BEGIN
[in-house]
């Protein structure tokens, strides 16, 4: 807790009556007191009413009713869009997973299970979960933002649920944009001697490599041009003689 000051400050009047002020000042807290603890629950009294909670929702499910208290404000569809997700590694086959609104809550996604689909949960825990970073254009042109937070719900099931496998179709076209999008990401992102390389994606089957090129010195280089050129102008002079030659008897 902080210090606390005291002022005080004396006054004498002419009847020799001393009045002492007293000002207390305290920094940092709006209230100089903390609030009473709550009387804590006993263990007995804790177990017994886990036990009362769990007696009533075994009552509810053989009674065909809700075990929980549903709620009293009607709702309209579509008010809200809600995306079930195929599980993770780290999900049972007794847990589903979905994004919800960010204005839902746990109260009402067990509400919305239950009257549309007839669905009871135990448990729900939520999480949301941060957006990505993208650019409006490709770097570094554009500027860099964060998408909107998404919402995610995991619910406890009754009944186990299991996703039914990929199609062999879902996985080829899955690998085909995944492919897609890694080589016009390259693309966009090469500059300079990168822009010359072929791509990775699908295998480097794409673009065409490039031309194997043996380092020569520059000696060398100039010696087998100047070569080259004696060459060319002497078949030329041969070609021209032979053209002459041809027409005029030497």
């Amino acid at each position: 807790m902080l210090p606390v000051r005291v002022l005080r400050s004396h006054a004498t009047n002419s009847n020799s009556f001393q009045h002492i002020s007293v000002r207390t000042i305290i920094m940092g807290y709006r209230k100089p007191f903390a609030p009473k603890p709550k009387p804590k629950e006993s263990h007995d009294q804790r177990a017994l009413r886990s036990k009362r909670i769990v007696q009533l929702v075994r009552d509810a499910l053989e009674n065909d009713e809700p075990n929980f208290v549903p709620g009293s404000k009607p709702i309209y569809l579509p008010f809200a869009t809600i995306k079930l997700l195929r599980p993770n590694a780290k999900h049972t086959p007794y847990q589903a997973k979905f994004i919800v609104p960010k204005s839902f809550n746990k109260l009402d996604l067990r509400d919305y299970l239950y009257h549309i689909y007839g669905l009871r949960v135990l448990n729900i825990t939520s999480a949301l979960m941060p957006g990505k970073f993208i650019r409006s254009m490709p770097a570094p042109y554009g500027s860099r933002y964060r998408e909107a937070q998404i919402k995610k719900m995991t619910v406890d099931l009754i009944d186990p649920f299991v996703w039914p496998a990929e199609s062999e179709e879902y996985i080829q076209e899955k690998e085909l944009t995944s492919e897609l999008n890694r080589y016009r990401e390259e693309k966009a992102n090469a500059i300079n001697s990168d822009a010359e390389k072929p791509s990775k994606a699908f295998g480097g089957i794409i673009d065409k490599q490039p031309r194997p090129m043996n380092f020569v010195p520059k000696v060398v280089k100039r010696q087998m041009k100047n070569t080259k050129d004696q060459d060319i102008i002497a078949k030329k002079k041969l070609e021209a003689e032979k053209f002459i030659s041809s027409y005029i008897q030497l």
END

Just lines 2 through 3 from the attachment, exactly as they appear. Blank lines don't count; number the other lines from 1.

């Protein structure tokens, strides 16, 4: 807790009556007191009413009713869009997973299970979960933002649920944009001697490599041009003689 000051400050009047002020000042807290603890629950009294909670929702499910208290404000569809997700590694086959609104809550996604689909949960825990970073254009042109937070719900099931496998179709076209999008990401992102390389994606089957090129010195280089050129102008002079030659008897 902080210090606390005291002022005080004396006054004498002419009847020799001393009045002492007293000002207390305290920094940092709006209230100089903390609030009473709550009387804590006993263990007995804790177990017994886990036990009362769990007696009533075994009552509810053989009674065909809700075990929980549903709620009293009607709702309209579509008010809200809600995306079930195929599980993770780290999900049972007794847990589903979905994004919800960010204005839902746990109260009402067990509400919305239950009257549309007839669905009871135990448990729900939520999480949301941060957006990505993208650019409006490709770097570094554009500027860099964060998408909107998404919402995610995991619910406890009754009944186990299991996703039914990929199609062999879902996985080829899955690998085909995944492919897609890694080589016009390259693309966009090469500059300079990168822009010359072929791509990775699908295998480097794409673009065409490039031309194997043996380092020569520059000696060398100039010696087998100047070569080259004696060459060319002497078949030329041969070609021209032979053209002459041809027409005029030497």
């Amino acid at each position: 807790m902080l210090p606390v000051r005291v002022l005080r400050s004396h006054a004498t009047n002419s009847n020799s009556f001393q009045h002492i002020s007293v000002r207390t000042i305290i920094m940092g807290y709006r209230k100089p007191f903390a609030p009473k603890p709550k009387p804590k629950e006993s263990h007995d009294q804790r177990a017994l009413r886990s036990k009362r909670i769990v007696q009533l929702v075994r009552d509810a499910l053989e009674n065909d009713e809700p075990n929980f208290v549903p709620g009293s404000k009607p709702i309209y569809l579509p008010f809200a869009t809600i995306k079930l997700l195929r599980p993770n590694a780290k999900h049972t086959p007794y847990q589903a997973k979905f994004i919800v609104p960010k204005s839902f809550n746990k109260l009402d996604l067990r509400d919305y299970l239950y009257h549309i689909y007839g669905l009871r949960v135990l448990n729900i825990t939520s999480a949301l979960m941060p957006g990505k970073f993208i650019r409006s254009m490709p770097a570094p042109y554009g500027s860099r933002y964060r998408e909107a937070q998404i919402k995610k719900m995991t619910v406890d099931l009754i009944d186990p649920f299991v996703w039914p496998a990929e199609s062999e179709e879902y996985i080829q076209e899955k690998e085909l944009t995944s492919e897609l999008n890694r080589y016009r990401e390259e693309k966009a992102n090469a500059i300079n001697s990168d822009a010359e390389k072929p791509s990775k994606a699908f295998g480097g089957i794409i673009d065409k490599q490039p031309r194997p090129m043996n380092f020569v010195p520059k000696v060398v280089k100039r010696q087998m041009k100047n070569t080259k050129d004696q060459d060319i102008i002497a078949k030329k002079k041969l070609e021209a003689e032979k053209f002459i030659s041809s027409y005029i008897q030497l």